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Overheard at NFL combine: Harbaugh haircut, a ‘household name’, Michigan-Ohio State


The NFL Scouting Combine is underway in Indianapolis, and linebackers and defensive linemen were the first position groups to speak with media during the week-long event.

Michigan has a record 18 players at this year’s combine, and a handful of them took the podium Wednesday in Indianapolis. Not surprisingly, their former head coach, Jim Harbaugh, was a popular topic after he accepted the Los Angeles Chargers coaching job last month.

With defensive line being a position of need for the Detroit Lions, there’s a chance they could use their first, No. 29 overall, to bolster their front.

Overall, dozens of players spoke to reporters Wednesday, with notable quotes highlighted below. Linebackers and defensive linemen will participate in drills Thursday, while tight ends and defensive backs will speak to media.

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Michigan edge Braiden McGregor on Harbaugh asking his mom for a haircut at a home visit during his senior year of high school: “It was funny. I don’t think a lot of people have stories like that. My mom, I know she was nervous because, I mean, it’s Coach Harbaugh. He is gonna be on TV the next week. She was excited. He still asked me about it every once and a while, like, ‘Your mom still cut?’ It was just funny. Made me feel like I made the right decision out of high school to go there.”

Penn State edge Chop Robinson, a potential first-round pick, on origins of his name: “I have a household name. It’s actually ‘Plump.’ But outside of there, it’s ‘Chop.’ … I was 14 pounds when I was born, and my mom nicknamed me ‘Pork Chop.’ Then once I got older and started to slim down, and couldn’t have people calling me ‘Pork Chop.’ So I just shortened it to ‘Chop.’”

Missouri DL Darius Robinson, a Southfield native and potential first-round option for the Lions, on meeting with Detroit: “My heart was bumping, man. I’m telling you, it was like a dream just to see all the names (and) faces, growing up a Lions fan. That was a great interview.”

STORY: Violent pass rusher meets with hometown Lions: ‘My heart was bumping, man’

Michigan LB Michael Barrett on funny Harbaugh story: “When he was recruiting me, he came on an official visit to my home. My mom had bought pizza. I think it was like three boxes we had, and he ate a whole entire box while he was there. He was like, ‘I’ve been flying all over the place and I’m kind of hungry.’ That’s the first thing that came to my mind. It’s just says all the stories he has, just random little small things he give on a day to day basis.”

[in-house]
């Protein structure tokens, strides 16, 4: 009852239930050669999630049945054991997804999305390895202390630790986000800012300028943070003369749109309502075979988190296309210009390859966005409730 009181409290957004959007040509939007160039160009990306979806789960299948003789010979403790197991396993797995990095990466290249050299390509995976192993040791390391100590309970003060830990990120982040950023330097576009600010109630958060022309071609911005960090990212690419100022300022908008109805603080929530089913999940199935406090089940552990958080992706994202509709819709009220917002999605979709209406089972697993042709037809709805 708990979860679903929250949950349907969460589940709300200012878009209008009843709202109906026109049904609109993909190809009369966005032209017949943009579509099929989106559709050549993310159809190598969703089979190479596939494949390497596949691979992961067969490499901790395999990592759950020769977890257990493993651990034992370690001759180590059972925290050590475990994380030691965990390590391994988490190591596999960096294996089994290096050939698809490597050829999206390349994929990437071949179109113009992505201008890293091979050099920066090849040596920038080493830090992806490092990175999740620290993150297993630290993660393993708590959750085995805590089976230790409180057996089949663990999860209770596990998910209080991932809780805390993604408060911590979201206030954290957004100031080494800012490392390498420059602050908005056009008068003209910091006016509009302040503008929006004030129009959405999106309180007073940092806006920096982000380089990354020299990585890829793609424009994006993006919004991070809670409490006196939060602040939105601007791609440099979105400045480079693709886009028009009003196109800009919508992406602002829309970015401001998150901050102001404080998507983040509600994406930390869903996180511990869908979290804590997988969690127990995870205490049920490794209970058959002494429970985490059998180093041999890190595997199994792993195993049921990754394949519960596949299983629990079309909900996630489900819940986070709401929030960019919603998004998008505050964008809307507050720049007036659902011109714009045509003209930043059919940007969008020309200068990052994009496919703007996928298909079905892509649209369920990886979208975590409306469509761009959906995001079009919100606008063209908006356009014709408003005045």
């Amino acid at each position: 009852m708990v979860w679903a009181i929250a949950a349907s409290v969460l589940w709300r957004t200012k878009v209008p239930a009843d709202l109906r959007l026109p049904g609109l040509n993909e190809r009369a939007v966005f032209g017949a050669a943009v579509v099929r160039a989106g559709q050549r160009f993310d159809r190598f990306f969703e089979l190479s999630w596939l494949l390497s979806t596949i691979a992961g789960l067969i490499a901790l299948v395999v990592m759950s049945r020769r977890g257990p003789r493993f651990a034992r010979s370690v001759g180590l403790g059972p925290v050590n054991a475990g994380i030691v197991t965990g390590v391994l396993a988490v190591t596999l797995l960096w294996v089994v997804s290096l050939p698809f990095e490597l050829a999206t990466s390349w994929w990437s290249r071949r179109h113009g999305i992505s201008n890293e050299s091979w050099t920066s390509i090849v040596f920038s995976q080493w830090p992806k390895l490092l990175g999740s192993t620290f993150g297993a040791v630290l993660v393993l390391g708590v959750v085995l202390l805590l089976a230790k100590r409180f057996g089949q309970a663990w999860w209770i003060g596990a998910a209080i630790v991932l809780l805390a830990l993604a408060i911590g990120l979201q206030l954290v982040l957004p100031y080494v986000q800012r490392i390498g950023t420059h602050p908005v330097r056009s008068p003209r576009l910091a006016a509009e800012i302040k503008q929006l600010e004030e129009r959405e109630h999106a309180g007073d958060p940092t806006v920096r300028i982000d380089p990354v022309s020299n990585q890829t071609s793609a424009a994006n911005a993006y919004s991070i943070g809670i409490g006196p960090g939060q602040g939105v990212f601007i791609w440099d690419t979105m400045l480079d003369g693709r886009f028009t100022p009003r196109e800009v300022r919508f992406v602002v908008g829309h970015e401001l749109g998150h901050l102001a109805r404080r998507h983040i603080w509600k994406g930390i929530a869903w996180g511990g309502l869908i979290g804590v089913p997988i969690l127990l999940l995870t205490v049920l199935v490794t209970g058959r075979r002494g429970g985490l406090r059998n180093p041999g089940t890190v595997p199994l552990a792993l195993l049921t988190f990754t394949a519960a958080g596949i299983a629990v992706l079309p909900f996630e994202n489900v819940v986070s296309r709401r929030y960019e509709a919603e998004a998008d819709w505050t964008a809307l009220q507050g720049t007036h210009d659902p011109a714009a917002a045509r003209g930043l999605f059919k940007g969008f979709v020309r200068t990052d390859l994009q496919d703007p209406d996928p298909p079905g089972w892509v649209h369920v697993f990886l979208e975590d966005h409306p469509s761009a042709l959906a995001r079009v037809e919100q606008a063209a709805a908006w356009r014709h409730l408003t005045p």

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Ohio State LB Tommy Eichenberg on losing to Michigan three times: “I felt like I let down so many people. I mean, especially being a captain, too. That’s a standard is winning that game. It’s very hard for me. But you gotta keep moving forward. They got good. Like, they’re good. They’re a good team. I know from now on the Buckeyes will be good.”

Western Michigan DL Marshawn Kneeland on who he sees himself in: “Just somebody that I’ve noticed that plays a lot like how I play is Aidan Hutchinson. His high motor, high effort. He’s always running to the ball. I looked at the times; some of his times are a little faster than mine, and some of mine are a little faster than his. But I think I’m close to him.”

Michigan LB Junior Colson, who was adopted from Haiti in 2010, on when the NFL became a possibility for him: “Ever since I stepped onto the football field. I always wanted to be the best. Whatever you put your name to, whenever you lay down, you always want to try and be the best at it. Or why try and do it at all?”

STORY: Michigan linebacker believes he can make an instant impact in the NFL

Ohio State LB Steele Chambers on the four animals he’d take to war with him: “I typically go with the elephant. I’m going to mount that — I’m going have a sword with me, so I’m going to be on top of the elephant with that. I’ll have a polar bear or grizzly bear; whatever I’m feeling depending on the climate. I’ll probably go tiger — it’s probably the biggest, fastest big cat. And then I gotta go hippo — just because it’s tenacious.”

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Bills GM Brandon Beane on 2018 trade, when the team sent the No. 12 overall pick and two second-rounders to move up to No. 7 and draft QB Josh Allen: “We got criticized for how much we gave up for Josh. And I’m like, if he doesn’t work out, I’m not going to be here anyway. And if he does work out, nobody’s gonna give a (expletive).”

Washington edge Bralen Trice, a top-75 draft prospect, on his dog mentality: “I think it goes hand-in-hand with the killer mentality. Attacking everything you do, you line up on the line and look at the guy across from you, and you’re thinking, ‘I’m putting this guy in the dirt, immediately.’ It’s just showing up every day and giving everything you got, regardless of the situation. Leaving everything outside the door when you walk in, thinking only football. Putting all the fear out, that’s the dog mentality. What plays into that, at UW, a huge part of it is just brotherhood when you’re playing next to the guys who you work with every single day. It’s just I go back to that every single time.”

MLive’s Kyle Meinke, Ben Raven and Aaron McMann contributed to this story.